Field observations of sidewinders in their native habitat indicated even minor obstacles in their intended path of locomotion—for example, even a dried stem of grass emerging from the sand. These are not problems experienced by other snakes. We described the unusual behaviors that sidewinders use to get around these seemingly minor, but actually substantial, obstacles.
Title: Long-term memory of a complex foraging task in monitor lizards (Reptilia: Squamata: Varanidae).
Zoo team authors: Robert Hill, Joe Mendelson
Based on previous work at the Zoo, we revisited a group of lizards that had (mostly) learned to solve a puzzle-feeder device problem. We showed that after a remarkable two-year gap in encountering the device, two species of monitor lizard fully remembered exactly how to solve the problem. This is the first report of long-term complex memory in lizards. Beaded lizards in the same trials were not capable of doing so.
Title: Clutch size in the black beaded lizard (Heloderma alvarezi) and Guatemalan beaded lizard (Heloderma charlesbogerti), with summaries of other species of helodermatids.
Zoo team authors: Robert Hill, Joe Mendelson
Using records from the Zoo and a partnering zoo in Mexico, as well as the scattered published literature, we summarized the basic parameters of the egg clutches of the critically endangered Guatemalan beaded lizard and its relatives. These data are crucial in inform conservation programs as well as husbandry and breeding protocols.
Title: Ungulate [Cognition and Behavior]
Zoo team authors: Sarah Snider, Nadia Miecznikowski.
Encyclopedia reviews are crucial first-references when investigators are exploring new questions or new study species. This account is a thorough review of cognition, migration, and behavior in ungulate (hoofstock) mammals.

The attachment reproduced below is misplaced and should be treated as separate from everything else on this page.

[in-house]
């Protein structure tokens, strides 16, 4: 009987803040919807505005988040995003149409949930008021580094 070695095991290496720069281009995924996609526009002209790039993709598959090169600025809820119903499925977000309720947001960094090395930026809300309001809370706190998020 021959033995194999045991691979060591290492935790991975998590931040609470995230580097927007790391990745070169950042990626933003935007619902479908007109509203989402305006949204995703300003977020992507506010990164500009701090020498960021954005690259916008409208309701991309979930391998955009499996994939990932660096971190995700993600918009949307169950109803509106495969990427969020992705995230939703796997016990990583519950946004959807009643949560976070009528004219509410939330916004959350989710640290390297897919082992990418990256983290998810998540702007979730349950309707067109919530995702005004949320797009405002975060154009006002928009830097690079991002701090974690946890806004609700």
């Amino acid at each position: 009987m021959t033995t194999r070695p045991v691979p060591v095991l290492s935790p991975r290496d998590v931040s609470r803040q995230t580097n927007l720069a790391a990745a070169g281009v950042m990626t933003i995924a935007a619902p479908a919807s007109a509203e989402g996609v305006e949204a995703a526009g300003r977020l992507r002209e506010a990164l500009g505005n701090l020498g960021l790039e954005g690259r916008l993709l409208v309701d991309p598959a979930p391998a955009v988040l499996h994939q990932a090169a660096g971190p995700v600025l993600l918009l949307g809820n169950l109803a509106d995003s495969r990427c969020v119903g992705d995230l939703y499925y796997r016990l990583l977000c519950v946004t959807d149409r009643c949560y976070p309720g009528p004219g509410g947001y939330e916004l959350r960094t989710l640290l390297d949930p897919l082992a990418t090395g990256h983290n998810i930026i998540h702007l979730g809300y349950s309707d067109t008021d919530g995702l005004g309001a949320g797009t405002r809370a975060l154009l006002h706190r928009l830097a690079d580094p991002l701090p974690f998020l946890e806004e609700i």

Title: Great Ape Heart Project guidelines for the echocardiographic assessment of great apes.
Zoo team authors: Marietta Danforth, Hayley Murphy
One of the most lauded contributions of the award-winning Great Ape Heart Project is how it works across institutions and scientific, medical, and veterinary fields to integrate analyses and conclusions from cardiac studies in all the involved species, including humans. This important paper establishes standard techniques for collecting data, to promote consistency and quality in data collection of cardiac data for great apes globally.
Title: Comparative performance of orangutans (Pongo spp.), gorillas (Gorilla gorilla gorilla), and drills (Mandrillus leucophaeus), in an ephemeral foraging task.
Zoo team authors: Jodi Carrigan, Jennifer Mickelberg
Comparisons of features and behaviors across different species is the basis for how we understand how those features and behaviors, or cognitive abilities in this case, develop in individuals and evolve in species. Replicating previous studies with capuchin monkeys, we expanded to include gorillas, orangutans, and drill monkeys at the Zoo in a complex foraging task. Based on this work, we now understand much better what criteria primates use in making hedge-betting type decisions involving food rewards and discovered important differences among these four species of primates.
Joe Mendelson, PhD
Director of Research